For the last few months, Joe Oliver has been travelling the world to try new substances and experiment with his free spirit. That would be a fun explanation for why the Finance Minister hasn’t yet tabled a budget. Unfortunately, that isn’t the case. There’s still no budget, and the vacation has been less than glorious. Oliver’s absence has been more like that of a basement gamer, trapped in an escapist fantasy and convinced that his problems will disappear if he avoids sunlight and keeps crushing Red Bull. On April 2, the basement hideout ended. Oliver emerged and proclaimed that the budget would arrive…in three weeks.
Oliver delivered several familiar excuses to the crowd gathered to hear his announcement. He said that the budget took a long time to develop because his government needed to gather all relevant information before making decisions. He said he needed to observe the price of oil, and wait for independent expert analysis. Now, though, with the price of oil in the shitter and damning expert analysis coming in from all corners of the country, Oliver has heard what he needs to hear. He is ready to pull out the abacus and crunch numbers.
Despite a mountain of logical reasoning suggesting that he ought to do otherwise, Oliver has proclaimed that his government would produce its first surplus budget since the 2008 recession. Oliver would be the man to keep the promise that Jim Flaherty broke, then broke again, then pretended never happened, and then left to Oliver to delay for another year. This sort of rising action makes for a great story because it helps prepare the audience for the climax. In this case, unfortunately, Oliver’s climax looks like it will produce a hot mess.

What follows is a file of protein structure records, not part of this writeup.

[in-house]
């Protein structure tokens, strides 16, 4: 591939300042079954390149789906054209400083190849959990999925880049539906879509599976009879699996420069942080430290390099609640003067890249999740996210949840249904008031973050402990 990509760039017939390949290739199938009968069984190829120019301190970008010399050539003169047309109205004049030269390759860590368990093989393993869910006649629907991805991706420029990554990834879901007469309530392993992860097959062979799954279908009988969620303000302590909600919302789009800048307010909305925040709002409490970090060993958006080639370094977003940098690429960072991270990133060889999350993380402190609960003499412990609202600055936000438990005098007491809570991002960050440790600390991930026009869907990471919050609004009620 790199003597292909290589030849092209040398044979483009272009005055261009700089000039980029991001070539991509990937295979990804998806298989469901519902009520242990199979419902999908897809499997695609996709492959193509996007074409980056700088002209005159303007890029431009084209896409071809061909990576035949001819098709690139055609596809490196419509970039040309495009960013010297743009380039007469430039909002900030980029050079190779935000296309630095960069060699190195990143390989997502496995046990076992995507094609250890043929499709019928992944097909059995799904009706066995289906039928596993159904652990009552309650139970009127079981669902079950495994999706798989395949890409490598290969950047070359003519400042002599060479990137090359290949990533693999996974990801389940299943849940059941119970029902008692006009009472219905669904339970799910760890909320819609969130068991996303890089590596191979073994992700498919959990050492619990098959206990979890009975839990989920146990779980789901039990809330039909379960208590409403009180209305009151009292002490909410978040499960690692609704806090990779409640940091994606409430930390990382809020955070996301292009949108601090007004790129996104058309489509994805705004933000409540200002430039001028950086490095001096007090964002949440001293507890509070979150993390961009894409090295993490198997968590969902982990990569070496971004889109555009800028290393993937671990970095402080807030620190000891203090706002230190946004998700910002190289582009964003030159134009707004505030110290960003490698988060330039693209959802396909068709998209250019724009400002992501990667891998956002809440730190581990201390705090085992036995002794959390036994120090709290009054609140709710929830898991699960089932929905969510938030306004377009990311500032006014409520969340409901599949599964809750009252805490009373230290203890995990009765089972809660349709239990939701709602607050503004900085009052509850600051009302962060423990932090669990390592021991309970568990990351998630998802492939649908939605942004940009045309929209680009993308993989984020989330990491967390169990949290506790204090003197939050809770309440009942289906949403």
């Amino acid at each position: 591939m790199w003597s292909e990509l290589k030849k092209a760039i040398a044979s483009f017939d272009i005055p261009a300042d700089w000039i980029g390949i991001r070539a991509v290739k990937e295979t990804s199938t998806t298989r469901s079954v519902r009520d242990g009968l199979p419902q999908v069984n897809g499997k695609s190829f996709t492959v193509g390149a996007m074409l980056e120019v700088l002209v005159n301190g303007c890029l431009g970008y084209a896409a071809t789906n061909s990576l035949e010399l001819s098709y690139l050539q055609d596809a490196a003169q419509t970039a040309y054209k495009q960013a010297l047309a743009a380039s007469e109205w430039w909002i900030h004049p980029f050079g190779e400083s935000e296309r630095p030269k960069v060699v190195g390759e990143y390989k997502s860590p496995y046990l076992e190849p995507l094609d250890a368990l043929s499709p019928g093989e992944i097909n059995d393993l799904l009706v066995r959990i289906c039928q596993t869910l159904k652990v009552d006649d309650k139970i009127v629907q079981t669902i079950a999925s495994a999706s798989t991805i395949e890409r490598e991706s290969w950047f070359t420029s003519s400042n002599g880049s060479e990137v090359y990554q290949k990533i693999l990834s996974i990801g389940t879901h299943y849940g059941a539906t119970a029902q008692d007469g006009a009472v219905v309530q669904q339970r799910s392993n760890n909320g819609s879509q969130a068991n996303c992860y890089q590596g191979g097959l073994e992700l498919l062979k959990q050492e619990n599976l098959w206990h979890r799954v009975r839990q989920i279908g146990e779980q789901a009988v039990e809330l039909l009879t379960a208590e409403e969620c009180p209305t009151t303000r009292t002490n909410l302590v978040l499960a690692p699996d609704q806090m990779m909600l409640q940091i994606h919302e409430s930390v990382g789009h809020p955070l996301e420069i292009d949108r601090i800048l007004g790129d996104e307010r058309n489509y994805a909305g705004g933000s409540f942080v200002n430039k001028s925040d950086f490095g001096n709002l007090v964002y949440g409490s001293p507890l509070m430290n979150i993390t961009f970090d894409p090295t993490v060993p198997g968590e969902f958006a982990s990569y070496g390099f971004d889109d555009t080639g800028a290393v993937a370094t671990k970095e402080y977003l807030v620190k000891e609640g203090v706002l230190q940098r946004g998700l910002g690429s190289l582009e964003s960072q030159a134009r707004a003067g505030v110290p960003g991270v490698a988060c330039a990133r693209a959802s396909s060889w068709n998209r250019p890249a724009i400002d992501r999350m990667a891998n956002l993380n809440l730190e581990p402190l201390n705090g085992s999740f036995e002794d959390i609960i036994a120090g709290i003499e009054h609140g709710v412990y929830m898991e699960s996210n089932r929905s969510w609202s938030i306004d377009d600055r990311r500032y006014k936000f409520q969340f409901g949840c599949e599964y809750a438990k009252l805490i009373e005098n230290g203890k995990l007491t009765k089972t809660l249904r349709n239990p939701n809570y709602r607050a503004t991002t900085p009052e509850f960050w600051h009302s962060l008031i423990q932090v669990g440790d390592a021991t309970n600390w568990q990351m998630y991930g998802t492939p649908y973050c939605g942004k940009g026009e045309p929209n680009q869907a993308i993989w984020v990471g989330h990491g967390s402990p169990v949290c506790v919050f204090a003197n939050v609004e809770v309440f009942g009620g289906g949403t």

After blowing the nest egg on tax breaks for childless parents and the wealthy, Oliver has little left to save his surplus. As tax revenues tank in the wake of the oil shock, Canadians must wonder where Oliver is finding all the money he plans on spending. Thankfully, Oliver answered all their questions. No, wait, he posed for photos in a down jacket factory.
While he wasn’t too keen on answering relevant questions, the Finance Minister was certainly willing to divert attention to his enemies’ shortcomings. “The opposition’s plans are far from complete or coherent,” he said, demonstrating a level of self-awareness normally reserved for the most careless phytoplankton. He added that Canadians should be wary of opposition plans for a “tax and spend agenda that Canadians simply cannot afford, a risk our country should not assume and a debt burden our children should not bear.” He had a point. After posting the largest deficit in Canadian history and adding to Canada’s debt load for almost a decade, his government has done enough damage already. Something has to give.
Oliver knows that Canadians need a plan to get us out of the gutter, and that salvation won’t come from reckless spending. Perhaps that’s why Oliver’s Conservatives plan to spend $7.5 million to advertise this pre-election budget. Hey, if you’re running a razor-thin surplus shoddily built on the broken backs of Canadian workers, you might as well spend a little extra to make sure that everyone knows you’re doing it.
Conclusively, this budget announcement was a mixed bag. Oliver stopped short of anything other than announcing that, in a few weeks, Canadians will learn how many organs they have to donate to ensure that the Conservatives can sort of keep an already broken election promise. Count your lucky stars if you have two kidneys!